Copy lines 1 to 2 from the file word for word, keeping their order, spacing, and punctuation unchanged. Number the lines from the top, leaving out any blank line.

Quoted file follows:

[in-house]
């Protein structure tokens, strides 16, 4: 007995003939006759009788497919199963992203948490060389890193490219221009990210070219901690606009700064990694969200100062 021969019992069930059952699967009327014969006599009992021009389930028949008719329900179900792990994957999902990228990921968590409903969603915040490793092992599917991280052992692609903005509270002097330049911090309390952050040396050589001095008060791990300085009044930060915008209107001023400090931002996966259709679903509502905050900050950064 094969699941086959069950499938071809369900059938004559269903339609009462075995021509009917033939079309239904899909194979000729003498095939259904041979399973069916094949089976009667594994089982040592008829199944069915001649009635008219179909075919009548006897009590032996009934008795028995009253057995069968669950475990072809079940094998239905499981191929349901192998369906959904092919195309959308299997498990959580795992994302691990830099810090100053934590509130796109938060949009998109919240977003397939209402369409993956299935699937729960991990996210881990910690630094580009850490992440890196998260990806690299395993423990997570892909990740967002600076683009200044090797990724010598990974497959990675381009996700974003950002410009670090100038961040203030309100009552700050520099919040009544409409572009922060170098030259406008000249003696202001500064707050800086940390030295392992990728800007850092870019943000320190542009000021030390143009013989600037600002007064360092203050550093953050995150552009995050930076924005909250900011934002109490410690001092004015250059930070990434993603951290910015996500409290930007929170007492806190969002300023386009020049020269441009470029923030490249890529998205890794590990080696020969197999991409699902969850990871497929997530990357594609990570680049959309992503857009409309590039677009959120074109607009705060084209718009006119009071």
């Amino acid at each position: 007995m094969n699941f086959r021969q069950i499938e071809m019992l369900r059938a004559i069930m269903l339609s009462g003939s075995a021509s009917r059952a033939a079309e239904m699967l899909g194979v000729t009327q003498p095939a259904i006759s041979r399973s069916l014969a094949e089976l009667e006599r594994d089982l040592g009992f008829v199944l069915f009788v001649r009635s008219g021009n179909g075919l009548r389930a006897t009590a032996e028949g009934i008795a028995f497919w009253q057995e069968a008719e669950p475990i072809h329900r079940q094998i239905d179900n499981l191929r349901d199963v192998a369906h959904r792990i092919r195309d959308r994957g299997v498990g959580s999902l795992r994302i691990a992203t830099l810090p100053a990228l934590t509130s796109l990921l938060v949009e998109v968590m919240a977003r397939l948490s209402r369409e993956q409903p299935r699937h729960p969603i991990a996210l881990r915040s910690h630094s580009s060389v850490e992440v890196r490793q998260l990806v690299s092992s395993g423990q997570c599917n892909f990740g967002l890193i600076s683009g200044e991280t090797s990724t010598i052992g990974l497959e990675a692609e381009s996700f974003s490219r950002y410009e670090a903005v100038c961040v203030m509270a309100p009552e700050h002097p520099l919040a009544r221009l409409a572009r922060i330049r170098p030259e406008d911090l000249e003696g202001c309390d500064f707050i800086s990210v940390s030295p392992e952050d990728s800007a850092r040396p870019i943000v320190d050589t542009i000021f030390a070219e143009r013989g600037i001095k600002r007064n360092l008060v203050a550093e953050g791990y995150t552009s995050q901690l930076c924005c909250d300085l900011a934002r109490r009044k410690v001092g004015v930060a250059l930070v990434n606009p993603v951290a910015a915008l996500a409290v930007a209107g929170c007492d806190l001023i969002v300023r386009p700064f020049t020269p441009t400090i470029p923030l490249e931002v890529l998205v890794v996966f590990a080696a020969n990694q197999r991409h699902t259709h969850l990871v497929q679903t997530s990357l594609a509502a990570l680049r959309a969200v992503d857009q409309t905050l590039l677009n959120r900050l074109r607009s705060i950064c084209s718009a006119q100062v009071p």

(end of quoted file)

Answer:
[in-house]
């Protein structure tokens, strides 16, 4: 007995003939006759009788497919199963992203948490060389890193490219221009990210070219901690606009700064990694969200100062 021969019992069930059952699967009327014969006599009992021009389930028949008719329900179900792990994957999902990228990921968590409903969603915040490793092992599917991280052992692609903005509270002097330049911090309390952050040396050589001095008060791990300085009044930060915008209107001023400090931002996966259709679903509502905050900050950064 094969699941086959069950499938071809369900059938004559269903339609009462075995021509009917033939079309239904899909194979000729003498095939259904041979399973069916094949089976009667594994089982040592008829199944069915001649009635008219179909075919009548006897009590032996009934008795028995009253057995069968669950475990072809079940094998239905499981191929349901192998369906959904092919195309959308299997498990959580795992994302691990830099810090100053934590509130796109938060949009998109919240977003397939209402369409993956299935699937729960991990996210881990910690630094580009850490992440890196998260990806690299395993423990997570892909990740967002600076683009200044090797990724010598990974497959990675381009996700974003950002410009670090100038961040203030309100009552700050520099919040009544409409572009922060170098030259406008000249003696202001500064707050800086940390030295392992990728800007850092870019943000320190542009000021030390143009013989600037600002007064360092203050550093953050995150552009995050930076924005909250900011934002109490410690001092004015250059930070990434993603951290910015996500409290930007929170007492806190969002300023386009020049020269441009470029923030490249890529998205890794590990080696020969197999991409699902969850990871497929997530990357594609990570680049959309992503857009409309590039677009959120074109607009705060084209718009006119009071």